What you need to know about replacement trustees
It is a fact that owners can appoint another person as a proxy to attend general meetings. In contrast, trustees cannot appoint a proxy to attend trustee meetings on their behalf. It is not unusual for trustees to incorrectly assume that if they are not able to attend a meeting, they are entitled to appoint someone else to do so in their place.
There is sometimes confusion as to whether an alternate trustee must be appointed by the trustees collectively or by the trustee who is absent, unable to attend meetings or otherwise unable to perform their duties for a certain period. This provision requires a resolution by the trustees by majority vote to appoint a temporary replacement for a trustee.
However, the trustees may, as a board, appoint a replacement trustee in the place of a trustee who is absent or unable to act as a trustee. Previously this replacement trustee was referred to as an alternate trustee.
Specifically, prescribed management rule contained in the Regulations to the Sectional Titles Schemes Management Act 8 of 2011 (“PMR”) 7(7) states that:
“The trustees may appoint, for a specified period, a person qualified to serve as a trustee as a replacement for any trustee who is absent or otherwise unable to perform the duties of that office.”
Examples of situations where trustees are absent or otherwise unable to act as trustee are where they are temporarily ill, are overseas or on holiday or have other work commitments.
I suggest that at the first trustee meeting after the annual general meeting at which the trustees were elected, that the trustees place the appointment of a replacement trustee on the agenda.
There are a number of possibilities of persons who could be appointed as replacement trustees. For example, the trustees could the appoint one of the persons who was nominated but not elected as a trustee at the annual general meeting.
The trustees could appoint one of the trustees elected at the previous annual general meeting, who was not re-elected for the next term, and who doesn’t have time to act as a permanent trustee but is happy to assist as replacement trustee as the need arises. This appointment has the benefit that the replacement would have knowledge of day-to-day management requirements as well as existing and possible future projects of the body corporate.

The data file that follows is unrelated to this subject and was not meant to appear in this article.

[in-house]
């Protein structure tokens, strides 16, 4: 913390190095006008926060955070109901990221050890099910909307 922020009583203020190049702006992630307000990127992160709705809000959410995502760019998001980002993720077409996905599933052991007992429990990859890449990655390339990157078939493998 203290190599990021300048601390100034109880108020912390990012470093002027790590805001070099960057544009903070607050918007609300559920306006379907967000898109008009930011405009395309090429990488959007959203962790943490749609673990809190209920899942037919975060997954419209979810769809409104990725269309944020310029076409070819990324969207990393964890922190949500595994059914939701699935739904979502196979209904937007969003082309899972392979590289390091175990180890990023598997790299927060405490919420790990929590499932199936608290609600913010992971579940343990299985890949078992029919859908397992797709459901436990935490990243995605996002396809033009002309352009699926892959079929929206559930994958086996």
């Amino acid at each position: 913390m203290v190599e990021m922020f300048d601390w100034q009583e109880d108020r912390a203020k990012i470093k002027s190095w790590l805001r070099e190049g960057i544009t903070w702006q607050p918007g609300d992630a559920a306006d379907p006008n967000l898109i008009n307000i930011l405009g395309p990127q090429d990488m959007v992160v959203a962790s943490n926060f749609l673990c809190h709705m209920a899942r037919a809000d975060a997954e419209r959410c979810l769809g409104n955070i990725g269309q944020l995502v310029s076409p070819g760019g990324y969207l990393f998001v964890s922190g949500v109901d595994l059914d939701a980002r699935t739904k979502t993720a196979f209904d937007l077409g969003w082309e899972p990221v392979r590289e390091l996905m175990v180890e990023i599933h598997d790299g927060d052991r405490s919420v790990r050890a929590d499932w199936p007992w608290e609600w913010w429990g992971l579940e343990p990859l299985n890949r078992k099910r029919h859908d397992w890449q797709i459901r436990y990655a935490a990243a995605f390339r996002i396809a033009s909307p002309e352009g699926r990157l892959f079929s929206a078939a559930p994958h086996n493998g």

Another possibility is for the trustees to appoint an objective, qualified and experienced third party such as an accountant, lawyer or engineer. It may be that these outsiders are not members of the body corporate and that they require remuneration for their time. PMR 8(3) states that trustees who are not members may be rewarded for their services as such; provided that any reward, whether monetary or otherwise, must be approved by a resolution of the body corporate as part of the budget for the schemes administrative fund.
Finally, a replacement trustee must be appointed for a specified period. That period would be the time that the trustee is absent or unable to act. It cannot be for the rest of the year until the next annual general meeting. In those circumstances PMR 7(5) and (6) state that in circumstances where a trustee ceases to hold office the remaining trustees; or the members in general meeting, may appoint a replacement trustee. Such an elected or replacement trustee holds office until the end of the next annual general meeting and is eligible for re-election if properly nominated.
If you require assistance in drafting the trustee resolution for appointing a replacement trustee please contact us at consulting@ or on 021 686 3950, for an obligation-free quote.